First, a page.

A first-time visitor to Ukraine could be forgiven for concluding that there are very few people with physical disabilities in the country. Indeed, it remains relatively rare to encounter physically disabled Ukrainians on the streets of Kyiv or other major cities.
This lack of visibility disguises a grim reality. During the past three decades of independence, Ukraine has failed to create the kind of inclusive infrastructure that physically disabled Ukrainians require in order to participate in daily city life. As a result, around 2.7 million Ukrainians with limited mobility are forced to live an isolated existence in their own country.
An accessibility ranking compiled in 2020 by the dostupno.ua initiative highlighted the huge mobility problems facing residents of Ukraine’s major cities. The 13 Ukrainian cities featured in the ranking all received strikingly disappointing scores. First-placed Chernihiv secured an extremely modest 20% accessibility rating, while bottom-placed Kherson garnered just 6%.
Research conducted by dostupno.ua found that virtually all stakeholders in today’s Ukraine continue to ignore mobility and accessibility issues. Even newly constructed residential and administrative buildings still often lack basic access points, while most Ukrainian drugstores are inaccessible despite the obvious need to cater for those with limited mobility. The city with the best drugstore accessibility rating was Vinnytsia, with a score of just 24%.
Public transport remains a major issue. The monopoly enjoyed by old, unsafe, and largely unregulated marshrutka buses along certain routes serves to exclude those with limited mobility entirely. Meanwhile, access ramps to underground passages and metro stations are inadequate and often pose a significant danger of inflicting additional injuries.
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Ukraine’s urban accessibility issues are part of the country’s Soviet inheritance. During the Soviet era, there was little consideration for the needs of those with physical disabilities or limited mobility. However, as Ukraine prepares to celebrate thirty years of independence later this summer, the country is still struggling to make its cities more navigable for large swathes of the population.
There is growing official awareness of this issue. Building regulations adopted in recent years officially oblige architects and construction companies to feature enhanced accessibility in their designs, but practical implementation remains patchy. Last year, Ukraine’s First Lady, Olena Zelenska, announced a national dialog on the need for more accessible public spaces. The Ukrainian public is now impatient to witness the results of this initiative.
The issue of accessibility is not only a concern for members of society with physical disabilities. After I became a mother, I automatically found myself becoming part of the low mobility category due to my child’s pram. During the summer months, I discovered that many of Kyiv’s most appealing beauty spots such as the Central Botanical Gardens are not easily accessible for mothers with prams.
Frustratingly, an easy access entrance has been built at the Gardens, but visitors are frequently confronted by a locked gate. Apparently, the Central Botanical Gardens lacks the manpower to staff this entrance on a permanent basis. However, it is hard to see why a simple electronic pass system could not be employed instead.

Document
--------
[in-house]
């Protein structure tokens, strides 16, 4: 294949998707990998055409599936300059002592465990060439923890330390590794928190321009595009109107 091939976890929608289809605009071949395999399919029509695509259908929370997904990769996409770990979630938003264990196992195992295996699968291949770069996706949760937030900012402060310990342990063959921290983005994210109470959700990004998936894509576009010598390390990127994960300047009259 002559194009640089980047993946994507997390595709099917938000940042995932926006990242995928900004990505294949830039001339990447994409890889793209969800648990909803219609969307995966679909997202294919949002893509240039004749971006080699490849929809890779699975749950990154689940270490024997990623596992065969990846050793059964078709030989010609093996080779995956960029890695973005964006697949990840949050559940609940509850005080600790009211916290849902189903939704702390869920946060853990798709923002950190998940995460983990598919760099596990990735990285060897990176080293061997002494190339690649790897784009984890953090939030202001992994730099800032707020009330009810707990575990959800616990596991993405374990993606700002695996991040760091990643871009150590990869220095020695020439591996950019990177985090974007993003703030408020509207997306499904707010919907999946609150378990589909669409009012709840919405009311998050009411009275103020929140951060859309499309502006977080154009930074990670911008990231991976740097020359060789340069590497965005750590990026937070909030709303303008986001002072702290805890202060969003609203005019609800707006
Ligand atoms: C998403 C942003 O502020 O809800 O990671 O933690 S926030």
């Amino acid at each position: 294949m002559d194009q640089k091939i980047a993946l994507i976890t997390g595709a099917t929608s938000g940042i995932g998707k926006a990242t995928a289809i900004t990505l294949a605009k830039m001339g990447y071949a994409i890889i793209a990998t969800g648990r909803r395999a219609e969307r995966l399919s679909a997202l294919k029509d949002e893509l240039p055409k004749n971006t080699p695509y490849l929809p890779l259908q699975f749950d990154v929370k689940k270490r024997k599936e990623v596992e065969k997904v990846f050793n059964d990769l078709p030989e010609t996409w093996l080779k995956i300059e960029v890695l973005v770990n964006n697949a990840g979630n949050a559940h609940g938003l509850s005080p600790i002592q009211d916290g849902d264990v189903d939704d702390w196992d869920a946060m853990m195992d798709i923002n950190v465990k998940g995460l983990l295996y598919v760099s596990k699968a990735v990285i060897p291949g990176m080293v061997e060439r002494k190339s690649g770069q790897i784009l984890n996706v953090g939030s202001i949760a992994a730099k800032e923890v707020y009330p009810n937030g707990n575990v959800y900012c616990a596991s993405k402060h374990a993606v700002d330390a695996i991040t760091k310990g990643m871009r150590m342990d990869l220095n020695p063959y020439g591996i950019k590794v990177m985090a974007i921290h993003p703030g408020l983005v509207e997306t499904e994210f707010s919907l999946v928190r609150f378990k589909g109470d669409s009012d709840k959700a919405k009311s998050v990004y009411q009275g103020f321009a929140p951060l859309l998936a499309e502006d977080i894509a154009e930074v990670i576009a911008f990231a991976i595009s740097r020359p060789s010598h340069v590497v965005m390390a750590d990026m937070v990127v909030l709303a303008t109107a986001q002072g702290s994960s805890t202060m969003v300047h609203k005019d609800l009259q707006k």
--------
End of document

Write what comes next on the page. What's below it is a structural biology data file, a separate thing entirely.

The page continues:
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Ukraine’s famously vibrant civil society is increasingly taking up the challenge of making the country more accessible. One such initiative is the Kyiv Baby/Parent Friendly Places Facebook group established in December 2016 by young Ukrainian mother Olya Myrtsalo. Over the past four-and-a-half years, this Facebook group has attracted over 12,000 members. It now offers a wide range of information on kid-friendly and accessible places throughout the Ukrainian capital and beyond, while also playing an active role in promoting access-friendly infrastructure changes.
While these grassroots efforts are encouraging, Ukraine still has a long way to go before the country can catch up with many of its European neighbors. For the past decade, the European Commission has organized the annual Access City Award to recognize the efforts undertaken by municipal authorities and local communities to maximize accessibility in EU cities. This initiative reflects the fact that around 120 million European Union citizens are living with disabilities.
At present, there is no similar recognition in Ukraine. Instead, different methods are being used to raise awareness about the importance of improving accessibility in the country’s cities. The International Mayors Summit launched one collaborative project together with Lady Di Atelier that featured Lviv’s Sunny Workshop for children with autism and Down Syndrome painting their dream cities. These paintings were then reproduced as prints for scarf fashion accessories. The project was supported by Marie Claire Ukraine and helped raise UAH 500,000 for further such initiatives.
As is the case with many of the challenges facing contemporary Ukrainian society, people are recognizing that they can complain passively or become drivers of change. There is now growing awareness that inaccessibility is a major problem preventing millions of Ukrainians from living ordinary lives. The whole country will benefit if measures are taken to end this artificial isolation and create the infrastructure to support a more inclusive society.
Iryna Ozymok is the Founder of the International Mayors Summit and Local Economic Development Program Manager at Western NIS Enterprise Fund.
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The views expressed in UkraineAlert are solely those of the authors and do not necessarily reflect the views of the Atlantic Council, its staff, or its supporters.
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